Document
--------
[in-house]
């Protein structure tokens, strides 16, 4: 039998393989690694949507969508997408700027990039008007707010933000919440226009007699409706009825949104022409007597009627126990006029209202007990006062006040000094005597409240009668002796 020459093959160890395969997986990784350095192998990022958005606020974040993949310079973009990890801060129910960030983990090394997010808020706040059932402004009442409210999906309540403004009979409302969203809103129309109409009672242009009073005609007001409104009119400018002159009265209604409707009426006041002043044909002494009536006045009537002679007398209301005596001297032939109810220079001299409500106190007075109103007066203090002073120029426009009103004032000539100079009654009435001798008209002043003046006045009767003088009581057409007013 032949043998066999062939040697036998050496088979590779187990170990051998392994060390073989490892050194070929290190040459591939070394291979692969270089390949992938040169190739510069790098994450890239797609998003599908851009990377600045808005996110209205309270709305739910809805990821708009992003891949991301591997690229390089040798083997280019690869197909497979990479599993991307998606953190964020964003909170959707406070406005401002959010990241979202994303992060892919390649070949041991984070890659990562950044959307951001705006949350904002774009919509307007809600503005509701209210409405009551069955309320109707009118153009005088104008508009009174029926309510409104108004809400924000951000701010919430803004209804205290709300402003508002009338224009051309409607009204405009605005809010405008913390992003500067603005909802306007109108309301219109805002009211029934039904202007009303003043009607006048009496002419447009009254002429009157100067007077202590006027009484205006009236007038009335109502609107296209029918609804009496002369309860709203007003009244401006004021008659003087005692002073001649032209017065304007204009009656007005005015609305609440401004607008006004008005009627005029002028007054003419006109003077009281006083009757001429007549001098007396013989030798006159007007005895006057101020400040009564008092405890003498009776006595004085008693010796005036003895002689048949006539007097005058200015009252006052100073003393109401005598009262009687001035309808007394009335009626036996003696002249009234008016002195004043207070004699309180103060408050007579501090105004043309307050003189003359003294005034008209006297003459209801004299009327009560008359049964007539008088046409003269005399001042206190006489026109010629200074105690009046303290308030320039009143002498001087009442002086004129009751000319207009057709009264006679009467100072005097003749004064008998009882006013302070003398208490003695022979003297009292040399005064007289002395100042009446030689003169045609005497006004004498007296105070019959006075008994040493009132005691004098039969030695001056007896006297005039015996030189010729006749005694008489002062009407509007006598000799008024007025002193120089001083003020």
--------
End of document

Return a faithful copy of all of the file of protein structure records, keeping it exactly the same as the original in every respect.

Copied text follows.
[in-house]
């Protein structure tokens, strides 16, 4: 039998393989690694949507969508997408700027990039008007707010933000919440226009007699409706009825949104022409007597009627126990006029209202007990006062006040000094005597409240009668002796 020459093959160890395969997986990784350095192998990022958005606020974040993949310079973009990890801060129910960030983990090394997010808020706040059932402004009442409210999906309540403004009979409302969203809103129309109409009672242009009073005609007001409104009119400018002159009265209604409707009426006041002043044909002494009536006045009537002679007398209301005596001297032939109810220079001299409500106190007075109103007066203090002073120029426009009103004032000539100079009654009435001798008209002043003046006045009767003088009581057409007013 032949043998066999062939040697036998050496088979590779187990170990051998392994060390073989490892050194070929290190040459591939070394291979692969270089390949992938040169190739510069790098994450890239797609998003599908851009990377600045808005996110209205309270709305739910809805990821708009992003891949991301591997690229390089040798083997280019690869197909497979990479599993991307998606953190964020964003909170959707406070406005401002959010990241979202994303992060892919390649070949041991984070890659990562950044959307951001705006949350904002774009919509307007809600503005509701209210409405009551069955309320109707009118153009005088104008508009009174029926309510409104108004809400924000951000701010919430803004209804205290709300402003508002009338224009051309409607009204405009605005809010405008913390992003500067603005909802306007109108309301219109805002009211029934039904202007009303003043009607006048009496002419447009009254002429009157100067007077202590006027009484205006009236007038009335109502609107296209029918609804009496002369309860709203007003009244401006004021008659003087005692002073001649032209017065304007204009009656007005005015609305609440401004607008006004008005009627005029002028007054003419006109003077009281006083009757001429007549001098007396013989030798006159007007005895006057101020400040009564008092405890003498009776006595004085008693010796005036003895002689048949006539007097005058200015009252006052100073003393109401005598009262009687001035309808007394009335009626036996003696002249009234008016002195004043207070004699309180103060408050007579501090105004043309307050003189003359003294005034008209006297003459209801004299009327009560008359049964007539008088046409003269005399001042206190006489026109010629200074105690009046303290308030320039009143002498001087009442002086004129009751000319207009057709009264006679009467100072005097003749004064008998009882006013302070003398208490003695022979003297009292040399005064007289002395100042009446030689003169045609005497006004004498007296105070019959006075008994040493009132005691004098039969030695001056007896006297005039015996030189010729006749005694008489002062009407509007006598000799008024007025002193120089001083003020």